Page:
According to reports from the UK, the 8 GB Nexus 4 disappeared from digital shelves within 15 minutes of launch (Google is selling the device through its Google Play store, and not in brick and mortar outlets). Meanwhile, in the US, consumers apparently ran through the entire Nexus 4 supply – the 8 GB and 16 GB models – in an hour.
In a statement obtained by Business Insider, Google said more phones were on the way.
"There’s been so much interest for the Nexus lineup that we’ve sold out of some of our initial stock in a few countries," Google reps wrote. "We are working hard to add more Nexus devices to Google Play in the coming weeks to keep up with the high demand."
It's worth noting, of course, that Google has not revealed exactly how many Nexus 4 smartphones it had on hand.
It could be a big number, but it could be a relatively small number. And is there anything better for a product than to declare the thing sold out, as a result of "high demand"? Google, in this regard, may be taking some notes from Apple, which made sure to tout the fact that it sold out of its initial run of iPhone 5s, even as sales fell short of many analyst predictions for the new Apple smartphone.
So yes, we reserve the right to remain skeptical about Google's claims. We have no doubt that it sold out. But how many did it sell?
At the same time, it's hard to deny that the Nexus 4 is a beautiful, powerful phone – a worthy rival to the iPhone 5 and the Samsung Galaxy S III, the two devices that dominate the smart phone market today. The Nexus 4 sells for $299 for an 8 GB model and $349 for a 16 GB model; the device ships unlocked, so consumers can choose their carrier and plans independently.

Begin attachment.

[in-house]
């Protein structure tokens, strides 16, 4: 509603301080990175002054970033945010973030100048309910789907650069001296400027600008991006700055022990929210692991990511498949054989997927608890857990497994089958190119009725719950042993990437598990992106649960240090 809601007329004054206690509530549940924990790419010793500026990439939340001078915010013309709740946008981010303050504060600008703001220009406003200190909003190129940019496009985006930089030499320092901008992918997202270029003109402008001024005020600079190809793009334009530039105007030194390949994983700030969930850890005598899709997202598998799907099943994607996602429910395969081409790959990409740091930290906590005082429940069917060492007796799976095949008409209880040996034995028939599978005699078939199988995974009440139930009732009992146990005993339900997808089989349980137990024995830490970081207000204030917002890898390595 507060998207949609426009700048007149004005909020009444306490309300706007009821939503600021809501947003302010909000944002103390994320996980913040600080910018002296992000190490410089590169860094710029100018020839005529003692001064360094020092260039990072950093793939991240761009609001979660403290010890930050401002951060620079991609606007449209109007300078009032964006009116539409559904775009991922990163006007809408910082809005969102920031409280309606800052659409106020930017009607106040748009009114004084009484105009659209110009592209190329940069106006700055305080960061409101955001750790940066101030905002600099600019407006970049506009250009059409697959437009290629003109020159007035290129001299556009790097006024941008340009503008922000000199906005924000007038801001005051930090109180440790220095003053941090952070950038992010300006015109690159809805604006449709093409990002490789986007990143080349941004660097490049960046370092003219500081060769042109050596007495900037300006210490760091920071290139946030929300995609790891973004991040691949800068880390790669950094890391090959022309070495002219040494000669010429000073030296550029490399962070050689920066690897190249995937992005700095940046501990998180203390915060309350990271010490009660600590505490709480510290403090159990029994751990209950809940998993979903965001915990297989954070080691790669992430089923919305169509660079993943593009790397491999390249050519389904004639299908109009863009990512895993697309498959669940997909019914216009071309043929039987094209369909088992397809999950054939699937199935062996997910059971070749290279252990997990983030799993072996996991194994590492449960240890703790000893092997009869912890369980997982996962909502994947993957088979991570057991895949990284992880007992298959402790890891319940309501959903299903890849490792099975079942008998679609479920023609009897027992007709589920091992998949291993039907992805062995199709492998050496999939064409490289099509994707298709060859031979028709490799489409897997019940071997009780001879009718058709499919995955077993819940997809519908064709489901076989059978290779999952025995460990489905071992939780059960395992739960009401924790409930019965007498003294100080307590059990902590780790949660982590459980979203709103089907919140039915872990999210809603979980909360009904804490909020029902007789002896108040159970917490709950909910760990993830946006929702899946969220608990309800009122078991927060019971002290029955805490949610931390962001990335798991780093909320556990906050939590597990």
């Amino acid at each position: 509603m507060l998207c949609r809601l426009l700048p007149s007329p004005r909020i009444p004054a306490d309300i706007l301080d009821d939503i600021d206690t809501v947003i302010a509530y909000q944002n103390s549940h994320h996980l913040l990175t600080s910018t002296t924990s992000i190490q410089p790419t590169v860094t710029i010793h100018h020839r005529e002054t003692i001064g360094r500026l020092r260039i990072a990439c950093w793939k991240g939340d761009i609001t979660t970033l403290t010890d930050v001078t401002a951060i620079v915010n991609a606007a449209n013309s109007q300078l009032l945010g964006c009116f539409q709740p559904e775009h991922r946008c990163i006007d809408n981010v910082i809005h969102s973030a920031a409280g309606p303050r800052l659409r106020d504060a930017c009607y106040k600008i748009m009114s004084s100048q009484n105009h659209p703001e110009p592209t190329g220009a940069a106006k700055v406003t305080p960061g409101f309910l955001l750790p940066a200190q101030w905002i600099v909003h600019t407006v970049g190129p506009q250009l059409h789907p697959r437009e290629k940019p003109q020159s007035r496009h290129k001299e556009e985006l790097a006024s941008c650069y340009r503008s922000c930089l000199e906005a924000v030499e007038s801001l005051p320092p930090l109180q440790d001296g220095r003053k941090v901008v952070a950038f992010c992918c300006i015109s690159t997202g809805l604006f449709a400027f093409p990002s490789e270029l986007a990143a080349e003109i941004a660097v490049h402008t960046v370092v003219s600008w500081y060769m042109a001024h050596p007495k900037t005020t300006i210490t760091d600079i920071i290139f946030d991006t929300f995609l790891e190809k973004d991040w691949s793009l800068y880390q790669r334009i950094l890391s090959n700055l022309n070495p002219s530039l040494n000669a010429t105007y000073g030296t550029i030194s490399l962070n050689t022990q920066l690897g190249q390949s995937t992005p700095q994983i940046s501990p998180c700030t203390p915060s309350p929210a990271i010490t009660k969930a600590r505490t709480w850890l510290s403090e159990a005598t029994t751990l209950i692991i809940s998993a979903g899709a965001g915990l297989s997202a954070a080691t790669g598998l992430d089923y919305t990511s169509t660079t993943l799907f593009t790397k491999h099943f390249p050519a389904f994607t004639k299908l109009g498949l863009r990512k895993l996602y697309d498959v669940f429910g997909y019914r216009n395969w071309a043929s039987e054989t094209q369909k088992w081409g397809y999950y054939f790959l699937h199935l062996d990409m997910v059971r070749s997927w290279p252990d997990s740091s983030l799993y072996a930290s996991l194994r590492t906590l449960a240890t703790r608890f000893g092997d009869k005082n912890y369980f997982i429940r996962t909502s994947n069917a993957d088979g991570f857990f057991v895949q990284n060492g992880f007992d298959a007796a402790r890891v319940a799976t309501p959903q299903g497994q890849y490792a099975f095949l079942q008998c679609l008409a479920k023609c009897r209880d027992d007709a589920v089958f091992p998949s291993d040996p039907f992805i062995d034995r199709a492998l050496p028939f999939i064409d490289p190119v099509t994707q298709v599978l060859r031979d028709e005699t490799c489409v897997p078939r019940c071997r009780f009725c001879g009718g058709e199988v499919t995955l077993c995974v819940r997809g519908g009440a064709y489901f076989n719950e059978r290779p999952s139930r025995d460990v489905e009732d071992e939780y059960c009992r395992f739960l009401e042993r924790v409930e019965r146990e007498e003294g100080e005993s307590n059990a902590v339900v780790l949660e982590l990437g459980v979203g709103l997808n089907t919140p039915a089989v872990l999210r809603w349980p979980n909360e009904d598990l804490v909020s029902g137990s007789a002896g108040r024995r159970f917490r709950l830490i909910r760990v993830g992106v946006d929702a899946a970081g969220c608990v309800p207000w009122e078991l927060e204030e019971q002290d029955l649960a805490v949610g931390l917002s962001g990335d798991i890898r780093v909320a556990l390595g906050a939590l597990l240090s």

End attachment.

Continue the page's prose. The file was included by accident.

"What once was a smartphone series designed for developers has been decked out with top-notch features and priced so attractively that consumers will take notice of it; there's nothing comparable that comes close to it in that price range," Brad Molen of Engadget wrote in a rave review of the device. "This is a smartphone that we'd normally expect to be much more expensive unlocked, but Google set a precedent by lowering the cost of the Galaxy Nexus, keeping the Nexus 7 [tablet] at $200 and is now continuing the trend with the Nexus 4. The price of freedom has never been more reasonable."
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